Never mind that taxing tobacco products singles out smokers and chewers for contributing $1.8 billion a year in health care and related expenses in Colorado. They become convenient targets for containing health care costs. But where are the tax increases on junk food, sodas, liquor and hand-held devices with proceeds to fund health and safety? Any of these arguably contribute to the country’s health care costs.

Moreover, as the tobacco lobby is certain to point out, low-income people are more likely to smoke than those who don’t live in poverty. A tax increase hurts them disproportionately.

Questions of fairness aside, any proposal to raise taxes in Colorado is fair game for how it meshes with TABOR.

The additional tax would raise an estimated $315 million a year, but the revenue isn’t directed toward the state’s major needs, such as education and transportation. The proposed ballot measures says the new money can’t be used to supplant money already allocated toward its intended beneficiaries, and that it’s not subject to TABOR - a provision that easily could be challenged in court as unconstitutional since it doesn’t fit as an enterprise.

If that happened, even less money could be available for K-12, roads and health care programs in a state notorious for its budgetary contortions to avoid TABOR ramifications.

We agree that decreasing smoking is an important goal. But let’s be certain that there aren’t unintended budgetary consequences hidden inside a nanny-state solution. Tobacco may be lethal, but it’s still legal.

Editorial: https://bit.ly/29HFXmq


The Denver Post, July 7, on the removal of a judge in Colorado death penalty case:

The remarkable removal of a judge from a death-penalty appeal shortly before he was set to make a significant ruling demands public explanation. Lawyers for convicted murderer and death-row inmate Sir Mario Owens are right about that, whatever the value of the remaining claims they made in a legal filing last week with the state Supreme Court.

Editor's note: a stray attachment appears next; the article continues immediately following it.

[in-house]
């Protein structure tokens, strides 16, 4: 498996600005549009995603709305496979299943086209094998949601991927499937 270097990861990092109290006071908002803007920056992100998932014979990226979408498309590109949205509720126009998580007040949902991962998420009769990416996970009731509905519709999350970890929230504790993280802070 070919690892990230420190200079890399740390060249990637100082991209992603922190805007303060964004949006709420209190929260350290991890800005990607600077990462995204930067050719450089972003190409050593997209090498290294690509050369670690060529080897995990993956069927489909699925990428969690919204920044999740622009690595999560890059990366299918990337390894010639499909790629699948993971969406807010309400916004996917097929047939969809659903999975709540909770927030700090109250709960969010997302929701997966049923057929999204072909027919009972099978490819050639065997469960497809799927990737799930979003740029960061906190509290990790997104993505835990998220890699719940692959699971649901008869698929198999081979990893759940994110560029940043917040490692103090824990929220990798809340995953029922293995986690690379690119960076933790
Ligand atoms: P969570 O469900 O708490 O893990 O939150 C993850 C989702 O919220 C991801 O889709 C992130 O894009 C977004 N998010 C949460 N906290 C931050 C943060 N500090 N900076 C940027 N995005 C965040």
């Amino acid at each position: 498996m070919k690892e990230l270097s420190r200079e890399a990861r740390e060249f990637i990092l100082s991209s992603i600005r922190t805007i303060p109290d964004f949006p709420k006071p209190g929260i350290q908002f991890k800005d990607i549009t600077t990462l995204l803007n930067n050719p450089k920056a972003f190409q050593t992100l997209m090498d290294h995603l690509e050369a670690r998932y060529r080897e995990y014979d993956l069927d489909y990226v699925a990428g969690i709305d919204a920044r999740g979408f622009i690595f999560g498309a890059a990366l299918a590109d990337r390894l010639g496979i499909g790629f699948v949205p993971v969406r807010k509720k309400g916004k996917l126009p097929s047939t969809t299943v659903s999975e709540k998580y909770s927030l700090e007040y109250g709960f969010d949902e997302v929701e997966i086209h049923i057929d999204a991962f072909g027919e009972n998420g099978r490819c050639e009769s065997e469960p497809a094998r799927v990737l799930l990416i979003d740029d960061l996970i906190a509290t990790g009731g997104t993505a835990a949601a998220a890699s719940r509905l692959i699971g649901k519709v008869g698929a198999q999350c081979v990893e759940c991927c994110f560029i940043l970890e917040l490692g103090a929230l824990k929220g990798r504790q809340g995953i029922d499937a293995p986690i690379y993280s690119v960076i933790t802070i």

Judge Gerald Rafferty’s dismissal from Owens’ case in April may in fact have been justified. But who can tell given the secrecy surrounding the process by which the Colorado Supreme Court yanked Rafferty off the case. A press release that said Rafferty “breached the terms of the contract” as a senior judge hardly qualifies as sufficient.

“To remove a sitting judge . at exactly the same moment that he was issuing his final order, which would largely decide Mr. Owens’ fate and whether he lives or dies, is literally unprecedented, not only in a Colorado case of this magnitude, but in the annals of law,” Owens’ lawyers wrote.

It is also costly, since it negates much of the lengthy hearings held in Rafferty’s courtroom. Evidence will have to be presented anew and witnesses required to repeat their testimony. This may be unavoidable, but it is also extraordinary. What did Rafferty do to merit such treatment?

The public interest goes well beyond the extra price tag, too. Owens’ attorneys contend that Rafferty was poised to find major flaws in the original prosecution. The dark implication of interference is obvious, and should not be allowed to linger when a straightforward explanation for Rafferty’s departure could clear the air.

Yet on Wednesday the high court refused to reconsider pulling Rafferty, and it did so with a terse, one-page order that provided no explanation for the denial.

Ironically, Owens’ appeal involves one of the first tests of what a Denver Post article by John Ingold describes as a “new process for death-penalty appeals in Colorado, which lawmakers hoped would speed up the execution process. Instead, the system has bogged down, mired for years without even clearing the first step in the process.”

But such delays are par for the course in death-penalty cases. Despite one attempt after another by die-hard proponents of capital punishment to see the penalty enforced, Colorado has had only two executions in the past half century, with the most recent occurring nearly 20 years ago. Meanwhile, juries have become reluctant to mandate death even for the likes of heinous mass murderers such as James Holmes and Dexter Lewis.

Owens was convicted in 2008 for a crime that occurred 11 years ago, and his case could easily drag on for additional years. If nothing else, this latest strange saga of his appeal should provide more evidence to lawmakers that the death penalty statute is not working and cannot be made to work. It’s time that it was repealed.

Editorial: https://dpo.st/29vfZ4d